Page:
Power Morcellators Used during Hysterectomy and Uterine Fibroid Removal can Spread Hidden CancerAug 11, 2016
Power morcellators have sparked safety concerns in the past few years when it was discovered that the devices presented a risk of spreading cancer in women undergoing gynecologic procedures, including a hysterectomy and myomectomy. A hysterectomy is a procedure that surgically removes the uterus. A myomectomy removes uterine fibroids, benign growths in the uterus.
Power morcellators are used during minimally invasive, or laparoscopic, hysterectomies and myomectomies. Morcellators dice up tissue into smaller bits, making it easier for surgeons to remove through small incisions. The safety concerns stem from the fact that in some women, a presumed uterine fibroid is actually an undetected sarcoma, a type of cancer. Using a power morcellator on this cancerous tissue can spread the malignancy to the pelvis, abdomen and other parts of the body. It can greatly advance the cancer. Furthermore, this type of cancer is not reliably detected before surgery.
The cancer-spreading risk of power morcellators was brought into the public sphere by Dr. Amy Reed, an anesthesiologist, and her husband, also a physician. Dr. Reed, who shared her personal story in 2013, underwent uterine fibroid removal due to complications such as bleeding and pain. She says she asked for an open surgery, being aware of the risks due to her own knowledge as a physician. However, the surgeons she consulted with all recommended a laparoscopic procedure. She says she was never informed about the use of a morcellator.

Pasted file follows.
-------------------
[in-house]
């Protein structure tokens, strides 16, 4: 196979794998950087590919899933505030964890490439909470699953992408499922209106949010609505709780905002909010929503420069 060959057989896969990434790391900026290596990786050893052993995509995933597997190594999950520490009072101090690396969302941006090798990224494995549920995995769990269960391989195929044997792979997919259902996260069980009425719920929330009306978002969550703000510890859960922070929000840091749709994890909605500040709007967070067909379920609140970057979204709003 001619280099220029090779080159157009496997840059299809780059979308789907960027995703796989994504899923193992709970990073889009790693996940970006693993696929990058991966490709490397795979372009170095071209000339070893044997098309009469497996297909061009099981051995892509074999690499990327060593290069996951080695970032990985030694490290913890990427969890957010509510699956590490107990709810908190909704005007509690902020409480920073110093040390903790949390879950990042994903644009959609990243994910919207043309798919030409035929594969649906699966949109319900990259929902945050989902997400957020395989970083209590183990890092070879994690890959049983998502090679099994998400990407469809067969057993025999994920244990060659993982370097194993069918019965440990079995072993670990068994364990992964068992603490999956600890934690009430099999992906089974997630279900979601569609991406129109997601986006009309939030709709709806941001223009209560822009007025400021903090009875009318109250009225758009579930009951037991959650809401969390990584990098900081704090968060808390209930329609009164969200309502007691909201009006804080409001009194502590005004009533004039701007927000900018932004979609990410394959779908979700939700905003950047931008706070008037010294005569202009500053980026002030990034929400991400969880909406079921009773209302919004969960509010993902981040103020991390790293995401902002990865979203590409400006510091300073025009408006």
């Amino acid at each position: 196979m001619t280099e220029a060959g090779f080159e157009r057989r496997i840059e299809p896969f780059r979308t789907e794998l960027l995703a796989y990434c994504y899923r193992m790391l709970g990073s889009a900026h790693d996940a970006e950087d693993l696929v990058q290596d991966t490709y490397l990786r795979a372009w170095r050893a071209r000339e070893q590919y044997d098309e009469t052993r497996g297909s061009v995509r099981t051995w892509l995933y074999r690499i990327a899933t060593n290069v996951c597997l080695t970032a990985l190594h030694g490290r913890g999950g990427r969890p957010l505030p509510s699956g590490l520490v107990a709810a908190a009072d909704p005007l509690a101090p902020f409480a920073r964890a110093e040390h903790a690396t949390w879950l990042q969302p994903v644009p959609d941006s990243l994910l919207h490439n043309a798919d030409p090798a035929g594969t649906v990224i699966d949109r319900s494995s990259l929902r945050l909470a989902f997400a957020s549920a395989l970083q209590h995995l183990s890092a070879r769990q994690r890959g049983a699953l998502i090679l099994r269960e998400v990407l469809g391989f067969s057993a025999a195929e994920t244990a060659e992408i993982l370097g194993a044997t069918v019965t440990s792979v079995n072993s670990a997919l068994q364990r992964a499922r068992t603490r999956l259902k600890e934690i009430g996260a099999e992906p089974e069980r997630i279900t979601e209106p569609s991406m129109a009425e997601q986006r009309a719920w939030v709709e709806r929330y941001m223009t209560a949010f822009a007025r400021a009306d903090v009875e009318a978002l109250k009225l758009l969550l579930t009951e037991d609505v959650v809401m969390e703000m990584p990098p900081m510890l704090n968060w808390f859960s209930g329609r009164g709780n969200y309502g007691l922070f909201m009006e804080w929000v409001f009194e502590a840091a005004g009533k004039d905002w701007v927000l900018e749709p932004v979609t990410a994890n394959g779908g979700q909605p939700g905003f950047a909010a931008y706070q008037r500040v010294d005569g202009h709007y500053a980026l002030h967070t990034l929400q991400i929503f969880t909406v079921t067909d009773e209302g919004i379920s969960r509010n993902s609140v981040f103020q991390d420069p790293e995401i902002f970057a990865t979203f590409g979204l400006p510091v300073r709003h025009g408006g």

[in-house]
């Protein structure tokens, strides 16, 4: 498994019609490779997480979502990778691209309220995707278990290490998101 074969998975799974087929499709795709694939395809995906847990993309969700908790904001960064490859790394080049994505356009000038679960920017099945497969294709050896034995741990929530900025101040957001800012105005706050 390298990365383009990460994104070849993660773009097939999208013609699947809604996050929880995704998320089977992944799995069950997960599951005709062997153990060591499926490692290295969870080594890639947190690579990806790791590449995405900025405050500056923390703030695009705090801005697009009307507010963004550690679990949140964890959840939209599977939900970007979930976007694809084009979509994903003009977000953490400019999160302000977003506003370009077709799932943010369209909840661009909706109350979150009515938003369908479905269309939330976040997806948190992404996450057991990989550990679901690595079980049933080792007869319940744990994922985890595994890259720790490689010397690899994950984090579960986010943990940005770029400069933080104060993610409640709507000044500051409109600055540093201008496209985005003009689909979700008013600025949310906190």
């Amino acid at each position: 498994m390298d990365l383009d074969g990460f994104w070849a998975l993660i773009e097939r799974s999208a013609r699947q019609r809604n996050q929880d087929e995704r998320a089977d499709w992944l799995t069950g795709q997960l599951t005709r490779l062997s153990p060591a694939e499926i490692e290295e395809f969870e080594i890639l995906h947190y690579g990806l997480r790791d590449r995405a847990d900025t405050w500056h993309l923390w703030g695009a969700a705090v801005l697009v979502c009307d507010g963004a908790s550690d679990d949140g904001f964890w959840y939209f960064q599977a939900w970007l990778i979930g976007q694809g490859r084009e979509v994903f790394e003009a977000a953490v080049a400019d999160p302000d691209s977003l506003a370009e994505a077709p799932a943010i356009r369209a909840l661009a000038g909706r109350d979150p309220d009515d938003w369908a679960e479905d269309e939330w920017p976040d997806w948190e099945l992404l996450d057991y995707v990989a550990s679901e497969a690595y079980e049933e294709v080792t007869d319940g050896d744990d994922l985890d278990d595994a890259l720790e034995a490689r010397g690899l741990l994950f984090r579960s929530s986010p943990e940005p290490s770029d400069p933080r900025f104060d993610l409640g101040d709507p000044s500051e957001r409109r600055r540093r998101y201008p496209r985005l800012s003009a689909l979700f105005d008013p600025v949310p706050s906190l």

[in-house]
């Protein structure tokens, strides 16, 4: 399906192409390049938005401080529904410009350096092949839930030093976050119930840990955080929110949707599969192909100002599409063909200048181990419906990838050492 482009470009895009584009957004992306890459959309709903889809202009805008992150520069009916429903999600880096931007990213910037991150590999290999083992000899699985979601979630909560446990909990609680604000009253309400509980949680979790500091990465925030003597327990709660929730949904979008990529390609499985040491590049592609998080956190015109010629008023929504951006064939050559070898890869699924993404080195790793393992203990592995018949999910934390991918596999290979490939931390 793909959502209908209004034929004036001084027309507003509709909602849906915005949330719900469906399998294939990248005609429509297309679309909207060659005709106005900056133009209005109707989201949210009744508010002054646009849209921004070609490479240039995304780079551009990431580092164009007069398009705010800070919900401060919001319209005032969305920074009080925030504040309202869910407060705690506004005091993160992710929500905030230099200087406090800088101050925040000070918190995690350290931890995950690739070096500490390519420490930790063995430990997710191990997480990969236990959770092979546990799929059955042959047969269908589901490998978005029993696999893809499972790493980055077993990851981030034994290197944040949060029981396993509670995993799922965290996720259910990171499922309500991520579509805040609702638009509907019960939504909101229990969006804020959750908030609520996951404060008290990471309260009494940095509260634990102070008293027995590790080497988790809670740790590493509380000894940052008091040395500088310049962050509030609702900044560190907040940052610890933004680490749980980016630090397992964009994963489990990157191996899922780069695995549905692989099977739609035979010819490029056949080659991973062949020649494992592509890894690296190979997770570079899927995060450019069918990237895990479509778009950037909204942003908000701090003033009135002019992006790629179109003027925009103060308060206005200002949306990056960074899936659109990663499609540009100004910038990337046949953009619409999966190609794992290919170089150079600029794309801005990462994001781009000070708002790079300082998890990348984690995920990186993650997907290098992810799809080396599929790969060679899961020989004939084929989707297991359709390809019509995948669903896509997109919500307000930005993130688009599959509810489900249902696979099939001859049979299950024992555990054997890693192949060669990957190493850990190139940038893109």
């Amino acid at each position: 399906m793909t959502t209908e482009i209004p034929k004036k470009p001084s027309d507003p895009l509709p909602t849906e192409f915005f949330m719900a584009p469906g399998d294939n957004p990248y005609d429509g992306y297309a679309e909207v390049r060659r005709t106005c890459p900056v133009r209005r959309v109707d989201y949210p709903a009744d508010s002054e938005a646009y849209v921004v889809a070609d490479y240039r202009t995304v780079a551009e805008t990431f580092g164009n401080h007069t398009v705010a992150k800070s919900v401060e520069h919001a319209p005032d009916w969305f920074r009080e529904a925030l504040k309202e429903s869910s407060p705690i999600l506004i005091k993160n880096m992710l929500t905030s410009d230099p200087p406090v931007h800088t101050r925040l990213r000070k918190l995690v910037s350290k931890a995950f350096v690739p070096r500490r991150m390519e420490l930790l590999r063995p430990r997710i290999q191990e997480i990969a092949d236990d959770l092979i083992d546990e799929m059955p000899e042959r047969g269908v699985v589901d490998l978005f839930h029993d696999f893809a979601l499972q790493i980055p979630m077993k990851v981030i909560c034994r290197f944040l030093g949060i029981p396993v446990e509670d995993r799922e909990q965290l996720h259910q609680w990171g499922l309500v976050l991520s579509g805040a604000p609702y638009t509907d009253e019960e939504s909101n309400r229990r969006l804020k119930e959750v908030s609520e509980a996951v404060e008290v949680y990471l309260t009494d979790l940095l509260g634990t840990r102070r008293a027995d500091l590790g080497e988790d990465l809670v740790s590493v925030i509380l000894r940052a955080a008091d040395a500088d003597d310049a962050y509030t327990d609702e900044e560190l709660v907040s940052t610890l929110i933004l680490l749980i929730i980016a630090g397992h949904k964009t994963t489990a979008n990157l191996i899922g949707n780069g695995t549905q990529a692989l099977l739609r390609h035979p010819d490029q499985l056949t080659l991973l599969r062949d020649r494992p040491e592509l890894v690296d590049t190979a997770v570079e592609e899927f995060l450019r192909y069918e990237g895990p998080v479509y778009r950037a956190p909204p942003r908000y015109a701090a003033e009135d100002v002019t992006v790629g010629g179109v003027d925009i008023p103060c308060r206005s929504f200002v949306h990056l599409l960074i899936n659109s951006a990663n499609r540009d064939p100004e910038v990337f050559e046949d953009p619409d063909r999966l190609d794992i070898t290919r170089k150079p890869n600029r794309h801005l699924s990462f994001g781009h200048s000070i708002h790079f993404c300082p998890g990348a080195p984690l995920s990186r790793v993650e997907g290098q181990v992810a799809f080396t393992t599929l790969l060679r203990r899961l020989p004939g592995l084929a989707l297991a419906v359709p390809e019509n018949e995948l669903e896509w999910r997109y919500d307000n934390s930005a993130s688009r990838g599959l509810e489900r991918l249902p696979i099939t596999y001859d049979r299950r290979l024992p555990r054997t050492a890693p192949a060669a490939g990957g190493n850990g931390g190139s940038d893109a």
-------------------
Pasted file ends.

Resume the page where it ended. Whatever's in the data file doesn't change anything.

About a week after the procedure, Amy's doctor told her that her lab report tested positive for leimyosarcoma. She learned that the surgeon morcellated the cancerous tissue. At the time, it was believed that the chances of her having leiomyosarcoma were extremely rare, one in 10,000. However, after the couple conducted extensive research, it was discovered that the chances are significantly greater.
The FDA warned in 2014 that the chances of a uterine sarcoma, which could lead to leiomyosarcoma, in women undergoing hysterectomy or myomectomy for uterine fibroid removal were 1 in 350. The couple has made it their mission to have morcellators banned and raise awareness about how morcellators can “upstage” an undetected sarcoma.
In order to treat her aggressive cancer, Amy chose the Sugarbaker Procedure, an unusual seven-hour operation where doctors removed any sign of cancerous tissue, poured a heated chemotherapy mixture into her abdomen, and sewed her shut. The mixture was allowed to slosh around for an hour and a half before it was drained away. Surgeons also removed her gallbladder, appendix, ovaries and some supporting membranes.
The slow realization about the cancer-spreading risks of power morcellators has prompted lawmakers to take action. U.S. Reps. Mike Fitzpatrick (R., Pa.) and Louise Slaughter (D.,N.Y.) proposed a new bill called the “Medical Device Guardian's Act”, which would require physicians to report deaths and injuries related to medical devices. Currently, only manufacturers and hospitals are required to report this. Sponsors of the bill also say it would prevent these reports from being used against doctors in civil lawsuits. In reference to Amy Reed's story, the sponsors say that it should not have fallen on patients to identify this problem.